Free Article page three

A lesson from my parents continues.

Idiom: For free. Informal. Without charge.

Nothing is free

As time went by, thousands of sales representatives passed through. I witnessed many important events, such as a rival company mimicking our product (bad imitation) and "stealing" my parents' sales people by luring them with their "free" stuff. My parents fired 5,000 people who had "betrayed" them and acted as spies, kept less than 500, and re-built the company. I was there when they realized that Tupperware products would not go away even after they were gone, and that they could not teach their sales people to be honest. Why sell even more Tupperware to households that already had so many of its items? They resigned, and I learned another valuable lesson when the people whom they had taught not only turned their backs on them, but also did everything to sabotage their next business. "Nothing is free." They still say, "Everything comes with a price." At this point, I believe they referred to actions and responsibilities. I was living in the United States at that time, with a "nanny" in a house which they had bought and to which they came to stay one month every two months. With another daughter in a very expensive international school in Bangkok, my parents had to brainstorm quickly how to bring in income. They decided to go into a consumable product, both for moral and marketing reasons: You consume it, it's gone, and you buy another. This is no longer a "hard" sale. They started the complete food system, ready-to-cook food packed in individual portions, made to my mother's own recipes. (An excellent cook, I'm still learning from her.) This was a good move, because Bangkok's way of living has always been so hectic: with everyone on the run all the time, time is of the essence. I took a year off from school- with no regrets- so that I could learn my way in the new line of business, and I found it very exciting and rewarding. I was seventeen. My parents were- once again- pioneers. This ready-to-cook business would have evolved into "ready-to-eat" -where customers would shop our selections and have their food cooked to eat in our restaurant. Timing, though, was everything. Stanhome approached my parents to present its high quality and green cleaning and cosmetic products. I was too young to take the food business. My parents had to make a choice, and they chose Stanhome. Yet again they were pioneers. They soon learned that Tupperware had initially branched out of Stanhome. I wondered if Stanhome had sought to expand in south-east Asian countries years ago, would they have found my parents? That didn't happen, of course: we have to accept that we can only control certain aspects of events in our lives.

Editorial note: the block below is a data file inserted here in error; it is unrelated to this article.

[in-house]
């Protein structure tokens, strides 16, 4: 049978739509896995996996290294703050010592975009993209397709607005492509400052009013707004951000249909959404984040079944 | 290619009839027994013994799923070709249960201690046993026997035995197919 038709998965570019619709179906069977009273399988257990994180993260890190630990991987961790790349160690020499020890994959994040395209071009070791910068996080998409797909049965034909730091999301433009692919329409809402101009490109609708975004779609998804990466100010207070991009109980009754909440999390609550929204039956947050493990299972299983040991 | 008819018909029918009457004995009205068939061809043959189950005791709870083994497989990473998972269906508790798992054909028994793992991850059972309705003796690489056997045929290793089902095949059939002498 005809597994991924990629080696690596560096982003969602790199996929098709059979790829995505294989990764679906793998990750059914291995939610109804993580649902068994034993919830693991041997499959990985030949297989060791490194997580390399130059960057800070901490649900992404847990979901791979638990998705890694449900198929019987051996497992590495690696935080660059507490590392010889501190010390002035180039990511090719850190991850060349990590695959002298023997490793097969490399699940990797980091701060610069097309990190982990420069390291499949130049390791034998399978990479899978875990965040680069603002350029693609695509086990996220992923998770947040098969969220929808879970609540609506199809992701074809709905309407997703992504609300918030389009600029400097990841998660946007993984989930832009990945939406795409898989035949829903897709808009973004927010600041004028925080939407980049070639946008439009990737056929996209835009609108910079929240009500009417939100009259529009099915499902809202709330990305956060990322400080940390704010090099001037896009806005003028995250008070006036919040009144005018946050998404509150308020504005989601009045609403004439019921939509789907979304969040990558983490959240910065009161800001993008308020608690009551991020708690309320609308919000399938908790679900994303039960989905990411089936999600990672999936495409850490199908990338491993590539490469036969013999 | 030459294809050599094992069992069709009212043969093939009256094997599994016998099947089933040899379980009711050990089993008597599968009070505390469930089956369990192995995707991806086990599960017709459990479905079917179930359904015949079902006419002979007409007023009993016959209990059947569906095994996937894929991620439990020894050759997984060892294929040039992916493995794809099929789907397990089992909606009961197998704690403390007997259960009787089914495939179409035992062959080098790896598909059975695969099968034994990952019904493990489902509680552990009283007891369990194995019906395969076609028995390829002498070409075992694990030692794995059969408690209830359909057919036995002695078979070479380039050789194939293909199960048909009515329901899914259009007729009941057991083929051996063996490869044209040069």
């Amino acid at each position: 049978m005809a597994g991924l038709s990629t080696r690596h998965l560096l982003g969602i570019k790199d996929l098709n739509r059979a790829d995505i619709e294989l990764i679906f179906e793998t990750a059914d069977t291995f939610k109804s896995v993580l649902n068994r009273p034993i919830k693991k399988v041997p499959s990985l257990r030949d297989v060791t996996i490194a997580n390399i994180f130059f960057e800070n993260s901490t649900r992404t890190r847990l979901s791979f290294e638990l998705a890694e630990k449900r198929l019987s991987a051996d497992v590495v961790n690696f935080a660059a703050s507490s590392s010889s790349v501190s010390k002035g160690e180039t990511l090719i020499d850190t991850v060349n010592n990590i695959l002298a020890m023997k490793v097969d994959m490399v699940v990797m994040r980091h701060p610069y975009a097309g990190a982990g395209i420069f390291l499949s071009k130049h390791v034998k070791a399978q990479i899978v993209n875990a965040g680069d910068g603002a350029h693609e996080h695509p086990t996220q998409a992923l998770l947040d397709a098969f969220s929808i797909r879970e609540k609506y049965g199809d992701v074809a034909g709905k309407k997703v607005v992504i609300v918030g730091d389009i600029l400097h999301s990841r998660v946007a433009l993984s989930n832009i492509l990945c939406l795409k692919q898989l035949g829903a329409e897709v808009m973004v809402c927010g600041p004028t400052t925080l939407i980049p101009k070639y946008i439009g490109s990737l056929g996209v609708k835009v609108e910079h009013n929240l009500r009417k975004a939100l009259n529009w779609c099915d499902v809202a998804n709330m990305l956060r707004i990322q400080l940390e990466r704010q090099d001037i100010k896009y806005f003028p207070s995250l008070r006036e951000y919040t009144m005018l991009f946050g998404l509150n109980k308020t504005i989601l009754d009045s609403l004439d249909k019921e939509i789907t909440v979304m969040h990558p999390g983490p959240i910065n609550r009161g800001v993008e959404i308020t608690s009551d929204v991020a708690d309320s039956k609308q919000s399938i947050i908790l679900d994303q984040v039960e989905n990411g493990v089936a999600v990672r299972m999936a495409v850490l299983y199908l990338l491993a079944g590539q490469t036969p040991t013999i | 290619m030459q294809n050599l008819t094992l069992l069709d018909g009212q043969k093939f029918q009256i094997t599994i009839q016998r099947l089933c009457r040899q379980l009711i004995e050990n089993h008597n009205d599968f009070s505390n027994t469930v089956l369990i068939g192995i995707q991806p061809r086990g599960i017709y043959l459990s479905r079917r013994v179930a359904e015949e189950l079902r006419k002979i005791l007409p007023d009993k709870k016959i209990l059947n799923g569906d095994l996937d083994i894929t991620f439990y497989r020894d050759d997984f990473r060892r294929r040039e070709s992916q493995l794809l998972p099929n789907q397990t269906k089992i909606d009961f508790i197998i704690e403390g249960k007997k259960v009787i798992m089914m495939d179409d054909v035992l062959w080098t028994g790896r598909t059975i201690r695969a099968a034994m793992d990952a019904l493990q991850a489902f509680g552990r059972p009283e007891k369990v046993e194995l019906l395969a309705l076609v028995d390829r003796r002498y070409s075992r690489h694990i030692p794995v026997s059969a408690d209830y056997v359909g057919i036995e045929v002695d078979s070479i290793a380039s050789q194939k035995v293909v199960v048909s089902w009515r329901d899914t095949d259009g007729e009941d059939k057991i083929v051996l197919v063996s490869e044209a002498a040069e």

I used to wonder whether I was loved unconditionally, but I soon realized that, even though the words were unspoken, my parents were hoping that I would love them back. Most Thais (at least back when I was growing up) helped out family members. It was in our culture that our parents would take care of us when we were young, and therefore, when they are in their old ages, it would be our turn to take care of them. As strange as this may sound, the term "free," as in "there's no such thing," can very well be applied in this situation. It's not enough just to pay it forward, we also have to pay it back.



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